Corps Not Looking at M240L — But a Silenced M240B?


Kit Up! received a question on our tip line from a reader who wondered whether the Marine Corps is looking at or would purchase the M240L medium machine gun.

The FN Herstal-made M240L is a lightened version of the M240B, with a titanium receiver, front sight post and carry handle and other enhancements that shave 5-7 pounds off the nearly 30 pound lead spitter. The Army had done an initial UNS fielding of the Spec Ops Mk-48, which is essentially a 7.62 SAW, but developed the 240L to retain the 240’s reliability and toughness with less weight.

The service has purchased about 4,500 of the weapons and plans to buy around 12,000 in all.

But not the Marine Corps, says the service’s top weapons developer.

As expected, the Marine Corps is keeping an eye on the Army’s progress with the 240 “Lima” but as of now, the service sees the program as a bit pricey for modest weight savings.


Instead, our tapped in source tells us, the Corps is exploring technologies in various states of maturity to lighten and strengthen the barrel. There are carbon fiber coatings, new alloys and ceramic liners — some of which are available now — that could keep the barrel the same weight, but decrease heat retention, guard against warp and eliminate cook offs.

“We are able to imagine an M240B with a barrel that you never have to change in the middle of a fight,” our source tells us.

But more than that, the Corps is also interested in new barrels that incorporate suppressors. We’re not talking suppressors that attach to the barrel, we’re talking suppressors that are built into the barrel.

Our source tells us Marines have realized in Afghanistan that supressed weapons dole out a great psychological effect.

“We’ve found the bad guys don’t like not being able to hear where the round is coming from,” our Marine source tells us.

A supressor on a medium machine gun? Seriously?…

Dead serious our source tells us. It’s not just science fiction and if the science matures to field testing, the Corps will be all over it.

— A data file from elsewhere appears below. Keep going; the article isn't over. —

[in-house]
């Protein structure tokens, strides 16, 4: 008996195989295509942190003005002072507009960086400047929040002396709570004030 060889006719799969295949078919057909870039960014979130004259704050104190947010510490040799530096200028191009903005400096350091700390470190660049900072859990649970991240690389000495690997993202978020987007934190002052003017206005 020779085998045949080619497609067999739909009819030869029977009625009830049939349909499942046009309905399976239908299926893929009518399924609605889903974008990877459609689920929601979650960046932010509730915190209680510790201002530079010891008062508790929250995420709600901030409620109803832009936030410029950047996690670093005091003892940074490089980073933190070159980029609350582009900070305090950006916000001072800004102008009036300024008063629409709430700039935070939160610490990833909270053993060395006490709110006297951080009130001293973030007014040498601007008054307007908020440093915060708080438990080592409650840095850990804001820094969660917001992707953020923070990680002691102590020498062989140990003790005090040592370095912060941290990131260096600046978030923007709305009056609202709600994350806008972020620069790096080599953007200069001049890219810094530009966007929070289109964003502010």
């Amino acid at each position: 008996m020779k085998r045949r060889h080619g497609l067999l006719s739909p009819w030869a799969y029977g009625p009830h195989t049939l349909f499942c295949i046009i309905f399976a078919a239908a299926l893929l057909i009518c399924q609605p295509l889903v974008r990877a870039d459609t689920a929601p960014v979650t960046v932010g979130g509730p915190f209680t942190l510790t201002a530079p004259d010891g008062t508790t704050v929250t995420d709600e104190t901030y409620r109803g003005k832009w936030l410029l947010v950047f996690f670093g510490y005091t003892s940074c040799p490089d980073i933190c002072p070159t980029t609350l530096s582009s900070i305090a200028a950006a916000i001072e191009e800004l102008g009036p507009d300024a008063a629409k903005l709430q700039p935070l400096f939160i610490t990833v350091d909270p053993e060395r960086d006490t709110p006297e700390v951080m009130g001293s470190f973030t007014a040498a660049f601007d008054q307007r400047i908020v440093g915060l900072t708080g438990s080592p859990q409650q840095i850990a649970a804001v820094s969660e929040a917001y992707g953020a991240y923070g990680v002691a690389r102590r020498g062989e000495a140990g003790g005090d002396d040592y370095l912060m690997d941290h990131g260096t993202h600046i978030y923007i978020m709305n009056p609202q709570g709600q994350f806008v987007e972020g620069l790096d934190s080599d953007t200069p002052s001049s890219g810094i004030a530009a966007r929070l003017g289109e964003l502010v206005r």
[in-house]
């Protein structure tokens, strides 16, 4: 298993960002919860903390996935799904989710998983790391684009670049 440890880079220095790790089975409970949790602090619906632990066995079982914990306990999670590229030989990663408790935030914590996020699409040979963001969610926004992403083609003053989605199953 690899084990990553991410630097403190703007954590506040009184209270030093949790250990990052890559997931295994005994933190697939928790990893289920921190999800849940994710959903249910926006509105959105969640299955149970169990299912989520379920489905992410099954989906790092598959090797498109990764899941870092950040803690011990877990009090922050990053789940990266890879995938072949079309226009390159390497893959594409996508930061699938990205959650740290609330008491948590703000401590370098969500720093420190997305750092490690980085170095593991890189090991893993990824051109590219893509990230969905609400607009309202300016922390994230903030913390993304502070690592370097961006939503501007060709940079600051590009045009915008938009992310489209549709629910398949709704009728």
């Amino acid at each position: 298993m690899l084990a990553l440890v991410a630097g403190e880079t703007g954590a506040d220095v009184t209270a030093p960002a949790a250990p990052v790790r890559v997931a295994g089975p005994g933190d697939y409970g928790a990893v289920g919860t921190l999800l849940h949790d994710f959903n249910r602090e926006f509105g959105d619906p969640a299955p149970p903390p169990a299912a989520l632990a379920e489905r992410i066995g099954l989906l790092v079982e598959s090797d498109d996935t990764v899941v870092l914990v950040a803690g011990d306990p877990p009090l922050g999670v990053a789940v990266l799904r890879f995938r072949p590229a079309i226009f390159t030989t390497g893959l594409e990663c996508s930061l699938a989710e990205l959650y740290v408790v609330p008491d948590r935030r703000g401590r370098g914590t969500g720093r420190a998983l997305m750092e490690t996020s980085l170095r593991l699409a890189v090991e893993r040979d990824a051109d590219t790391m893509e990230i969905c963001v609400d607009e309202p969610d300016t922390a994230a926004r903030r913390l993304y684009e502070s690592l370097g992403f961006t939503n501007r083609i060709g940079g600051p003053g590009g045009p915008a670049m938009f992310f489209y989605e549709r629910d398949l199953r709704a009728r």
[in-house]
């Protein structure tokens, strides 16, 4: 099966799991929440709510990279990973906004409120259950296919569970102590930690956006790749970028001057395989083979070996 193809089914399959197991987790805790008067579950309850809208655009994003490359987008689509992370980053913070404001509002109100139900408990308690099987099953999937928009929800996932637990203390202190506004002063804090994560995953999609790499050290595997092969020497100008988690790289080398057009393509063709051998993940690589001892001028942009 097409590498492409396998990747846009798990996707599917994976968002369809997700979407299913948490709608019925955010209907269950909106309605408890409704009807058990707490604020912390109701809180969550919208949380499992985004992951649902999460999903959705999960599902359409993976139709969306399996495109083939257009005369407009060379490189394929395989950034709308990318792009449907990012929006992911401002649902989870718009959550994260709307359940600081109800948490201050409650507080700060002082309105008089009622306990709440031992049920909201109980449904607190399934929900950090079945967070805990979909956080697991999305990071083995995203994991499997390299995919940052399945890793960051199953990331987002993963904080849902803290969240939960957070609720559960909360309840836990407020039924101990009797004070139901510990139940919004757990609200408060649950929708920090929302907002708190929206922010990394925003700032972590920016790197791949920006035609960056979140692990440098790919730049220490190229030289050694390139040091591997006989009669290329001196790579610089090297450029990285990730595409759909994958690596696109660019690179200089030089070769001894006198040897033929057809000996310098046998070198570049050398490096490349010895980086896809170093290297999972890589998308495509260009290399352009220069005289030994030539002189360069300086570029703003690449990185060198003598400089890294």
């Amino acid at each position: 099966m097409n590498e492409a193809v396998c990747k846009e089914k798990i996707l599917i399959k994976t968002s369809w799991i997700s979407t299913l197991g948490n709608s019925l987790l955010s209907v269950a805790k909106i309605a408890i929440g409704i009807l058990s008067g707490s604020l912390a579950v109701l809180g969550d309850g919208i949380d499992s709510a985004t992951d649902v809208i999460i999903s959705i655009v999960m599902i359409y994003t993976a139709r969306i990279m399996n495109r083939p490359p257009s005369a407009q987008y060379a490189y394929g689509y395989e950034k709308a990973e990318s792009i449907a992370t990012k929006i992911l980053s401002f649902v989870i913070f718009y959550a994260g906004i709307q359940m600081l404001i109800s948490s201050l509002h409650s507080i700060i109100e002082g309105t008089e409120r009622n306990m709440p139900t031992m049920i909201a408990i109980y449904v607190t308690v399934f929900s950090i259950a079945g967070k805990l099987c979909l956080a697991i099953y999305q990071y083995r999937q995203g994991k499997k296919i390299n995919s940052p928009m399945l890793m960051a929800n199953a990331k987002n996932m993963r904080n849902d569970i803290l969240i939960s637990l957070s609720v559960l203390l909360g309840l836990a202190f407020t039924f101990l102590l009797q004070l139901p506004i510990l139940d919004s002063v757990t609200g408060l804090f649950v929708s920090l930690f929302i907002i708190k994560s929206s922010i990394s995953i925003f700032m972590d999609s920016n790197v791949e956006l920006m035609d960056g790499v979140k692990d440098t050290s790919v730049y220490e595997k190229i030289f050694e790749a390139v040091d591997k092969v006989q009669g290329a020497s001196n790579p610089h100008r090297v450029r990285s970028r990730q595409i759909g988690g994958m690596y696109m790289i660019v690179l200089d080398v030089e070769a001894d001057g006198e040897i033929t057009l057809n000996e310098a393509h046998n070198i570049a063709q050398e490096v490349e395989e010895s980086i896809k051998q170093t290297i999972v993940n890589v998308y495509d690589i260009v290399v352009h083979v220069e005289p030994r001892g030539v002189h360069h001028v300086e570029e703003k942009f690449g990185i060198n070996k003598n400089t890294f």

• Jeff the Baptist

    So they’re going to throw all this heat mitigation tech on the barrel, then put a suppressor on it that will make it heat up faster?

    • Tom

      Let’s wait and see, it’s the USMC running this not the Army.

    • Tim

      Pretty sure the heat mitigation materials that work on the barrel would work on the suppressor as well. I would guess it’s the reason they’re now able to realistically look into suppressing a medium machine gun.

  • Tim

    I’ve often wondered why the military hasn’t put more suppressed weapons out there. The explanation I often encountered was that it’s more intimidating to the enemy if they can hear all of your weapons systems bearing down on them. Wouldn’t it be more intimidating if the enemy had no clue where the heavy fire was coming from, not to mention the flanking fire?

  • crackedlenses

    If the MC pulls this off and it works, all power to them. There can be nothing fun about being pinned down by 30 cal. MGs you can’t hear……

  • Andrew

    You might want to edit the title. It says M204L instead of M240L.

  • Lance

    The army too is looking into M-240Ls and and a short barreled M-240 version. The Mk-48 has it problem issues and I think fall short of the newer lighter M-240s.

  • Thunder350

    Yea good luck with that, we saw how the EFV and F-35B turned out.

  • duh…thanks Andrew…

  • Wake

    Well I’ve seen a suppressor, SureFire I think, on a SAW so it can’t be that far off.

    • Advanced Armament have a suppressor for the M240 also. I haven’t played with it yet so I can’t tell if it’ll adequately handle the fire rate.

  • Austin